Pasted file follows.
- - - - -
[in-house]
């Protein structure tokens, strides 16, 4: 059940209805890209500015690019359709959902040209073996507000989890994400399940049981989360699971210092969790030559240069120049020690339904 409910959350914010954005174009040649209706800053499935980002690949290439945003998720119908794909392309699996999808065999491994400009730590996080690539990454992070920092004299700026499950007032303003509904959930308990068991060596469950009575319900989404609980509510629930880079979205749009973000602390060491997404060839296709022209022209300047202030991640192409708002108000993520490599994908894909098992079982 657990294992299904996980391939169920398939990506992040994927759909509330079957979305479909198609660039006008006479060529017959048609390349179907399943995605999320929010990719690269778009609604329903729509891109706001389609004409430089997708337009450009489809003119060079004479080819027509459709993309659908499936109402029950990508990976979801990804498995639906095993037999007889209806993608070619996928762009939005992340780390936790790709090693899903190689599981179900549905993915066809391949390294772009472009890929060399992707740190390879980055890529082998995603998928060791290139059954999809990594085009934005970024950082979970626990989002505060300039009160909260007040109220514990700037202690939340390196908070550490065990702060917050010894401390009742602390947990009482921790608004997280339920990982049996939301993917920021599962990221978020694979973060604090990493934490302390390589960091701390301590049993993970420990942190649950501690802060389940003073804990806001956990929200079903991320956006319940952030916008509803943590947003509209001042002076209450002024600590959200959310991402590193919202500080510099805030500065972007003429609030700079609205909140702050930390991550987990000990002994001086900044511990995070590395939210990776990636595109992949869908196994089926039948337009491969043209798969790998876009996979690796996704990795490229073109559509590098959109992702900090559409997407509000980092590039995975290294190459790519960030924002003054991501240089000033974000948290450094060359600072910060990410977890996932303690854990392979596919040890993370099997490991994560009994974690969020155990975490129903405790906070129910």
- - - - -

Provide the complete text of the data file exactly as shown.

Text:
[in-house]
């Protein structure tokens, strides 16, 4: 059940209805890209500015690019359709959902040209073996507000989890994400399940049981989360699971210092969790030559240069120049020690339904 409910959350914010954005174009040649209706800053499935980002690949290439945003998720119908794909392309699996999808065999491994400009730590996080690539990454992070920092004299700026499950007032303003509904959930308990068991060596469950009575319900989404609980509510629930880079979205749009973000602390060491997404060839296709022209022209300047202030991640192409708002108000993520490599994908894909098992079982 657990294992299904996980391939169920398939990506992040994927759909509330079957979305479909198609660039006008006479060529017959048609390349179907399943995605999320929010990719690269778009609604329903729509891109706001389609004409430089997708337009450009489809003119060079004479080819027509459709993309659908499936109402029950990508990976979801990804498995639906095993037999007889209806993608070619996928762009939005992340780390936790790709090693899903190689599981179900549905993915066809391949390294772009472009890929060399992707740190390879980055890529082998995603998928060791290139059954999809990594085009934005970024950082979970626990989002505060300039009160909260007040109220514990700037202690939340390196908070550490065990702060917050010894401390009742602390947990009482921790608004997280339920990982049996939301993917920021599962990221978020694979973060604090990493934490302390390589960091701390301590049993993970420990942190649950501690802060389940003073804990806001956990929200079903991320956006319940952030916008509803943590947003509209001042002076209450002024600590959200959310991402590193919202500080510099805030500065972007003429609030700079609205909140702050930390991550987990000990002994001086900044511990995070590395939210990776990636595109992949869908196994089926039948337009491969043209798969790998876009996979690796996704990795490229073109559509590098959109992702900090559409997407509000980092590039995975290294190459790519960030924002003054991501240089000033974000948290450094060359600072910060990410977890996932303690854990392979596919040890993370099997490991994560009994974690969020155990975490129903405790906070129910």